Use these applications for your trimmings, stems and mushrooms that are slightly past their prime.
This classic French preparation is made by sauteing a finely chopped mixture of mushrooms, mushroom stems, onion or shallots, and herbs such as thyme or parsley. The paste-like mixture is often used as a filling for savory tarts or for stuffing; it’s traditionally used to prepare Beef Wellington, but try it out for a mushroom Wellington instead. Because the mushrooms are chopped so finely, it’s okay to use scraps for this recipe, as well as mushrooms that are starting to wilt.
Another way to use a chopped mushroom filling is for savory tarts, strudels and pies. Mushrooms pair well with dairy and cheese, making them well suited for cheesy baked goods; try this mushroom pie with a parmesan crust; this strudel with a creme fraiche filling; or this Gruyere and mushroom tart.
Or use those chopped mushroom pieces and stems to make filled pasta dishes. Most mushroom lasagna filling calls for a cooked chopped mushroom mixture, perfect for these extras. They also make a great filling for pasta dishes like stuffed shells, ravioli and manicotti.
While portobellos are often themselves stuffed, mushrooms can be used to stuff other foods as well. A duxelles-like mixture can be made with mushrooms only, or with a combination of mushrooms and chopped vegetables, to stuff peppers, tomatoes, zucchini and more.
Another easy way to use up mushroom pieces, scraps, slightly wilted mushrooms or mushrooms stems is with soup. Chop pieces and tender stems to add along with other vegetables for chunkier soups: use scraps, wilted mushrooms and tougher stems to make creamy soup. This update on the old-school cream of mushroom recipe adds homemade breadcrumbs as a topping for a crunchy finish.
Mushrooms are often used as a meat substitute thanks to their hearty flavor and chewy texture. Use them to make mushroom ragu (a classic Italian sauce usually made with beef, veal and/or pork), by simmering mushroom pieces and stems with tomatoes, garlic and mushroom broth (see below). Serve with pasta or polenta, or use as a spread on crostini.
One way to cut back on meat is subbing in half vegetables for recipes that call for ground beef, such as burgers, meatloaf and tacos. Thanks to their savory flavor, mushrooms are a popular choice. The next time you make burgers, add your mushrooms scraps to the mix to boost the umami flavor and add moisture to your patty.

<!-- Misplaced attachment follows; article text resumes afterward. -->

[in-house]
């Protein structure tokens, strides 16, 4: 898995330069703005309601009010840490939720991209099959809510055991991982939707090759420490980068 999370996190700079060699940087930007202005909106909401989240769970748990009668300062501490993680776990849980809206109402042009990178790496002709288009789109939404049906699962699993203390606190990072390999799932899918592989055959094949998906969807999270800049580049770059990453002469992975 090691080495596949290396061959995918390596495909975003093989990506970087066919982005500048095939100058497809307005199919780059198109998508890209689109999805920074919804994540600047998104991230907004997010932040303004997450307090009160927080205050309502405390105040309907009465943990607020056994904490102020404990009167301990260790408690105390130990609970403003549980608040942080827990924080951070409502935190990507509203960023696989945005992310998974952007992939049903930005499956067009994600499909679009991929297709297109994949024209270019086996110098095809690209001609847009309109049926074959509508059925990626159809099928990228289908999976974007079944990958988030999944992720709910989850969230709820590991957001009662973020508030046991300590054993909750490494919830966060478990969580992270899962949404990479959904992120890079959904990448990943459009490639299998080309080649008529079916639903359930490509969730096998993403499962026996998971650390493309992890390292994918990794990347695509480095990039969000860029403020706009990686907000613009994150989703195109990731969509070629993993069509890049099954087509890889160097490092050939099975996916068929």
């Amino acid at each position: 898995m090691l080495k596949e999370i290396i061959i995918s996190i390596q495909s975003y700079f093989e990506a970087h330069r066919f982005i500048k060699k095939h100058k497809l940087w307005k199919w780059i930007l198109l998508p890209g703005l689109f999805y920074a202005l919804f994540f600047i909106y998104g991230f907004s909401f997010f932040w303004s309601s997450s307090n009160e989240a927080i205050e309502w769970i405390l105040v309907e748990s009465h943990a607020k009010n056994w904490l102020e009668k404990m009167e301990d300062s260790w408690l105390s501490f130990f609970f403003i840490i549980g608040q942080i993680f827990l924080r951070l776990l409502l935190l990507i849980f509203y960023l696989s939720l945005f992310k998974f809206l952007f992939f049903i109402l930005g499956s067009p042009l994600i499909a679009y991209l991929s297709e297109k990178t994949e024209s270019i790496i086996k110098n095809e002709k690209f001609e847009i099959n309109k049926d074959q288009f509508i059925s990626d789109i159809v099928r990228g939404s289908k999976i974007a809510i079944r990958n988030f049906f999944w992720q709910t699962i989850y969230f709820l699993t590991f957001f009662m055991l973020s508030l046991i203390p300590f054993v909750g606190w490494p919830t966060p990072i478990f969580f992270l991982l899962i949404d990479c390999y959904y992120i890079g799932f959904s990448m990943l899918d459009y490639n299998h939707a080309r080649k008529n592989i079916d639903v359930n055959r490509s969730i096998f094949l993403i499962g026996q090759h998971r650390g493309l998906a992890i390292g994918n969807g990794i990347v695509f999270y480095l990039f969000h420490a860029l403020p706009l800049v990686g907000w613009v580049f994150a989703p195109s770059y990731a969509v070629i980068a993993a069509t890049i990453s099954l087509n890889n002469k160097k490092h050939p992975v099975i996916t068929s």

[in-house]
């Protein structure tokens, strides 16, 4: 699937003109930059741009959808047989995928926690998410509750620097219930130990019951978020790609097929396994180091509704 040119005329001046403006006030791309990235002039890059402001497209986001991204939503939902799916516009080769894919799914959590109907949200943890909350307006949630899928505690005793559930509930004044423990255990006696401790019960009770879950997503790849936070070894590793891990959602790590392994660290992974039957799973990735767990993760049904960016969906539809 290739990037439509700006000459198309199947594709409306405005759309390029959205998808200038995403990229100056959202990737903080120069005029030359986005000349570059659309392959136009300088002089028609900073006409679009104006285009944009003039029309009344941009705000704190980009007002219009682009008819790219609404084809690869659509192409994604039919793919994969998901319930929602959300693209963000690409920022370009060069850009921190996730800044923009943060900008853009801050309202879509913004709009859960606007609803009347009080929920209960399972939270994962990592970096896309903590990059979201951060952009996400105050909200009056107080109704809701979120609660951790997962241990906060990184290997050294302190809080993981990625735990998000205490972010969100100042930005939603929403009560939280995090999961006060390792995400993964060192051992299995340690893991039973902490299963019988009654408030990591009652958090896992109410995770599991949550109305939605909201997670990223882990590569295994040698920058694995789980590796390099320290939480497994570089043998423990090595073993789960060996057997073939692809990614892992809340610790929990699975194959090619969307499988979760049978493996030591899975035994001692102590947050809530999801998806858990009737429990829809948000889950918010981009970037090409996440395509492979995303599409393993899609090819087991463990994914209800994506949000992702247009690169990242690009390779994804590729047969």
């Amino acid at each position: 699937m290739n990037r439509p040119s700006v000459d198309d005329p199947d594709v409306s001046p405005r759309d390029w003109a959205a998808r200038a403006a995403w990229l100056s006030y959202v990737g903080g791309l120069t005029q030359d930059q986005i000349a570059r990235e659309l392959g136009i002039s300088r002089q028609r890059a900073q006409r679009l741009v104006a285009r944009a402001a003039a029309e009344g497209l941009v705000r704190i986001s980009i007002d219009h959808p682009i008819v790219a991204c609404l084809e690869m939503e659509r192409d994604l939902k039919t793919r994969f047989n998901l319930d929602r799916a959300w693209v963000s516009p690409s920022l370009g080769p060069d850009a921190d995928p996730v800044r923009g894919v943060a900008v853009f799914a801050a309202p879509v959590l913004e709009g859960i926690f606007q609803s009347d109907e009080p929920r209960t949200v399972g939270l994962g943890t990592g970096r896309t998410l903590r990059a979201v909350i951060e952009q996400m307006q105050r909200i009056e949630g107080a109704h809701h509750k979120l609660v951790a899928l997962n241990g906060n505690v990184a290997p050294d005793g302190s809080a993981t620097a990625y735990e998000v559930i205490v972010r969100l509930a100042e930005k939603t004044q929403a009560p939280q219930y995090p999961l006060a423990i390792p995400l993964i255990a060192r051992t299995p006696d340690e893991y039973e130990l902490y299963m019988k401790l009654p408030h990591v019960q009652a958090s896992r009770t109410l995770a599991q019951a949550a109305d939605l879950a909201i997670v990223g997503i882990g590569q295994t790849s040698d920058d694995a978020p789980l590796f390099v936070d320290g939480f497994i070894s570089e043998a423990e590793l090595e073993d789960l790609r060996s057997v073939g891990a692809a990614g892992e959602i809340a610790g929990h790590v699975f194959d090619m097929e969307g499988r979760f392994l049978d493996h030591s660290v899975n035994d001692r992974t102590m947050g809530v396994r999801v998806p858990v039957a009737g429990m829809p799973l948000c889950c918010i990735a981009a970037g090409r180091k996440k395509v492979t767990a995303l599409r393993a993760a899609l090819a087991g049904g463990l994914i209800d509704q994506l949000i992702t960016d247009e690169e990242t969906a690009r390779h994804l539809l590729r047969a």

For a crispy snack or crunchy addition into salads or pilaf, make Mark Bittman’s mushroom “bacon”. Although Bittman calls for shiitakes in this recipe (find it below), you can use those mushroom pieces and stems to make it; toss in spices, then roast until crispy for a smoky, chewy bite.
For a flavor-packed powder, cook pieces and stems in a low oven or dehydrator until dried. Process in a blender until turned into a fine powder, which can be added into soups, sauces, meatloaf, burgers, casseroles or other dishes for a boost of earthy flavor.
While you can certainly add those mushroom stems to your pile of veggie scraps for stock, you can also keep a collection of mushroom scraps in the freezer to make a mushroom concentrated broth. Add in some onion peels, garlic scraps and herb ends for additional flavor, then use the broth to make this barley and mushroom broth dish.
How to Preserve Mushrooms
Mushrooms freeze well, but it’s best to freeze them as soon as you buy them — before they have time to start deteriorating. If you purchase a big haul, set some aside to freeze. First, clean the mushrooms; then saute or steam them; and then place the cooked mushrooms in a single layer on a rimmed baking sheet in the freeze. Once they are frozen solid, pack mushrooms into a container with an airtight lid and freeze for up to one year.
DIY Dried Mushrooms
If you don’t have a lot of freezer space, drying those extra mushrooms might be a better option. Dry them in a low-temp oven or dehydrator; dried mushrooms can be stored in an airtight container and rehydrates as needed. Dried mushrooms are great for adding even more flavor to a broth and rehydrating and adding into eggs, sauce and soup.